The art of storytelling, of crafting a living archive of a cultures history, its folklore and humanity, remains an integral part of Japanese culture with its writers, poets, calligraphers, filmmakers and artisans held in deep reverence for their dedication in preserving the veracity of the island nations history. From the exuberance of the Kabuki Theatres of the Edo period to the dawn of the motion picture camera, Japan has fascinated and enthralled foreign audiences not only with its rich multifaceted stories, but also in the way these stories are bought to life.
But as is often the way, the accessibility of new technology and the expanding microcosm of digital entertainment and social media continues to wreck havoc on conventional arts, resulting in many of the traditional crafts fading into obscurity, or worse still, extinction. And Japan, for all its reverence to the past, has not been immune to the trend. One of those unique art forms, born from a collision of tradition and technology, is the cinematic/ theatrical hybrid Benshi; an absorbing live experience which marries the melodrama of Kabuki with the spectacle of silent film.
Benshi takes its name from its most essential element, the narrator (or Benshi弁士); a skilled actor who accompanies the screening of a silent film by adopting different voices to portray the different characters, explain the action, build the tension, and provide dramatic embellishment to the on-screen exploits. But most of all the Benshi connect the film to the audience, in effect nurturing the narrative core, the emotional subtext and delivering above all else, a successfully entertaining experience. In fact, during the 1930’s acclaimed Benshi were often the celebrities of their days, with theatre owners attracting audiences by promoting the performing Benshi as opposed to the actual films being screened.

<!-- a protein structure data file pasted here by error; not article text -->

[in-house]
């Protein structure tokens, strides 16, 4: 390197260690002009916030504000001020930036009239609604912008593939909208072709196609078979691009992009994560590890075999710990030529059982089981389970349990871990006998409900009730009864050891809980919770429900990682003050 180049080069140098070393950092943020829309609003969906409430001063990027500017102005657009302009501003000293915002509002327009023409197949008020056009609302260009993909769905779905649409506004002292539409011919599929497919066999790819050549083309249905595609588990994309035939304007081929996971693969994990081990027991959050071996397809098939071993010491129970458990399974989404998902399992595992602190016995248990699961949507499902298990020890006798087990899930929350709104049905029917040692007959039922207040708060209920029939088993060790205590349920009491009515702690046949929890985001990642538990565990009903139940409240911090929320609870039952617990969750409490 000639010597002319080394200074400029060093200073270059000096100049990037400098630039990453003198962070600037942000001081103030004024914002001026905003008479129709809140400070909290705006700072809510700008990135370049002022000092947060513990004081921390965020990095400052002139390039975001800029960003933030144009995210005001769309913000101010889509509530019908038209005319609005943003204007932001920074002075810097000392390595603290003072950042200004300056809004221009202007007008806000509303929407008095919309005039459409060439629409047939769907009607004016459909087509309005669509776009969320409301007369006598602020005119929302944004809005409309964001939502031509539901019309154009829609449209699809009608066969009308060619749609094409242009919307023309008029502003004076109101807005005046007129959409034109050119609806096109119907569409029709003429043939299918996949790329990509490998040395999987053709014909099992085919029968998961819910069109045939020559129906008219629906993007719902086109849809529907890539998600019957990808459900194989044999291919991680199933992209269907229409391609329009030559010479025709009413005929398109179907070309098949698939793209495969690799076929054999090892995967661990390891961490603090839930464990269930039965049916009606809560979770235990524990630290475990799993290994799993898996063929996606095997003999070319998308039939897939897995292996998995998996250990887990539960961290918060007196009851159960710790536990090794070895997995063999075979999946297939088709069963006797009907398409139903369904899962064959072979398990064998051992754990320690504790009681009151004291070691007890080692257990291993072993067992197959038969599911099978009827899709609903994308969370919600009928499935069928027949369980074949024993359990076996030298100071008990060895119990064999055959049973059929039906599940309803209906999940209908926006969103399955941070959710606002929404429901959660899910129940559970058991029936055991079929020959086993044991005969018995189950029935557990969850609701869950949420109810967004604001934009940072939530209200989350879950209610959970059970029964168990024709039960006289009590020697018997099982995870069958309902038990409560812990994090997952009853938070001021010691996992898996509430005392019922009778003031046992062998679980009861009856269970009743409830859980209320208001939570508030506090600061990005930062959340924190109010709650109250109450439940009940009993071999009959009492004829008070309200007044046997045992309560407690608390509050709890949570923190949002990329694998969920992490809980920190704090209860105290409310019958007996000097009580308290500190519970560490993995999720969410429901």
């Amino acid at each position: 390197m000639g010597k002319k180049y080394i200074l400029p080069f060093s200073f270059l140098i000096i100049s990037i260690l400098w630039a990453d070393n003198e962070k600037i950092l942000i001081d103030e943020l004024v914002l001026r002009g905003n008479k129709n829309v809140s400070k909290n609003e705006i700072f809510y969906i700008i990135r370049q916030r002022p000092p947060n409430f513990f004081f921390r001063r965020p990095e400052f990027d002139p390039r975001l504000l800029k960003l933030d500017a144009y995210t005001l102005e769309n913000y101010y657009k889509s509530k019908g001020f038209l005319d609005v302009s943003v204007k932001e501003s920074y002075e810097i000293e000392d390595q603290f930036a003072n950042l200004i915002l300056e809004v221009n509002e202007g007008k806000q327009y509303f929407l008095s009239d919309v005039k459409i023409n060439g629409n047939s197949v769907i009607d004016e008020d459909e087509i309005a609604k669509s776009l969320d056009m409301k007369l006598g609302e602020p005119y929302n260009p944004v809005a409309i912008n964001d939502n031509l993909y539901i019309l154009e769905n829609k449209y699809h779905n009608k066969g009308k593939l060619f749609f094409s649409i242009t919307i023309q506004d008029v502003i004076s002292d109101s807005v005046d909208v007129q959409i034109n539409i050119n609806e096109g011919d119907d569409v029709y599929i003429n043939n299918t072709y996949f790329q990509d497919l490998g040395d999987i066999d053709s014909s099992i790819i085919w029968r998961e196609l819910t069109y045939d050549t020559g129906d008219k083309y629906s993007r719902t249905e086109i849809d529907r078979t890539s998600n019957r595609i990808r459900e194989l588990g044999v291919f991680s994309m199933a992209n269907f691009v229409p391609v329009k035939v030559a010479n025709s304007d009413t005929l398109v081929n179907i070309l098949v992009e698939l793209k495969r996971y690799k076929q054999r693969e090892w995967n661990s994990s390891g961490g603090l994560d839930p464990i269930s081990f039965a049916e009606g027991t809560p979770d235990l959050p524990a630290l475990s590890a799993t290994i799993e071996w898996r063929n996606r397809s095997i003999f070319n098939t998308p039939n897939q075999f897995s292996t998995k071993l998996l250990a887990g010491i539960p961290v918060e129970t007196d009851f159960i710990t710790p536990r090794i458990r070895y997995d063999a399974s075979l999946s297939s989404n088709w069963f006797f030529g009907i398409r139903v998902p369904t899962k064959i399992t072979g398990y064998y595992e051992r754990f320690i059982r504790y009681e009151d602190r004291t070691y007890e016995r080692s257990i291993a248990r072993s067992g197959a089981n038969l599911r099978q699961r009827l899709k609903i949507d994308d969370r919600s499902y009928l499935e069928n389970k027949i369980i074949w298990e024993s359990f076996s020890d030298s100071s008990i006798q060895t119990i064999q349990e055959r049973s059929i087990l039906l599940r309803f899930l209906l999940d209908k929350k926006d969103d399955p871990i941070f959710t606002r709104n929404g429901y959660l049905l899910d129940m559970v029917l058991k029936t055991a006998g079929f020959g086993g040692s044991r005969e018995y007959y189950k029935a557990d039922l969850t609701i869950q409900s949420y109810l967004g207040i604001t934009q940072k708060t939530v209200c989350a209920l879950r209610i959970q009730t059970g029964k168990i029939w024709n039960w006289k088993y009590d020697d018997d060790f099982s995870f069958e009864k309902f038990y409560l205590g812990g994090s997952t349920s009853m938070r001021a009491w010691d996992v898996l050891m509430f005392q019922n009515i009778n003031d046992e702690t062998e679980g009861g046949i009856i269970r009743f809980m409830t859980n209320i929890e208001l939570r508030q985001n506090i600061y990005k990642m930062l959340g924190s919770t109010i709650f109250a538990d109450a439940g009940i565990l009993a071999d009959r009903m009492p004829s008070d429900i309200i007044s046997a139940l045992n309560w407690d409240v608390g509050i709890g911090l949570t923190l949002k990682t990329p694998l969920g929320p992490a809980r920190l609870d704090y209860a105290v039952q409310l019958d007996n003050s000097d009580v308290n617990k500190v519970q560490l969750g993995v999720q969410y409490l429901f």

But while Benshi, both performers and the shows, are now rare even in Japan, a few practitioners still carry the tradition. Thanks to The Japan Foundation and The Sydney Opera House, Australian audiences have the opportunity to witness contemporary Benshi master Ichiro Kataoka perform to a screening of Kenji Mizoguchi’s 1933 silent film The Water Magician.
Renowned as one of Japan’s finest directors, The Water Magician is one of the few surviving silent films from the acclaimed Tokyo born director. Set in the year 1890, Mizoguchi unravels the tragedy a woman’s love and sacrifice for her young love, a student whom she supports financially at the risk of losing her own life to poverty and debt. With a mere handful of Benshi still practicing the art in its native Japan, this unique performance offers a fascinating and truly rare cinematic experience combining the talents of two Japanese icons, generations removed, but who’s collaboration is primed to resonate with mystic and intrigue.
Taking place on March 6, 2011 at The Playhouse, Sydney Opera House, Benshi Ichiro Kataoka will appear for one show only. Tickets are available online from www.sydneyoperahouse.com or phoning 9250 7777.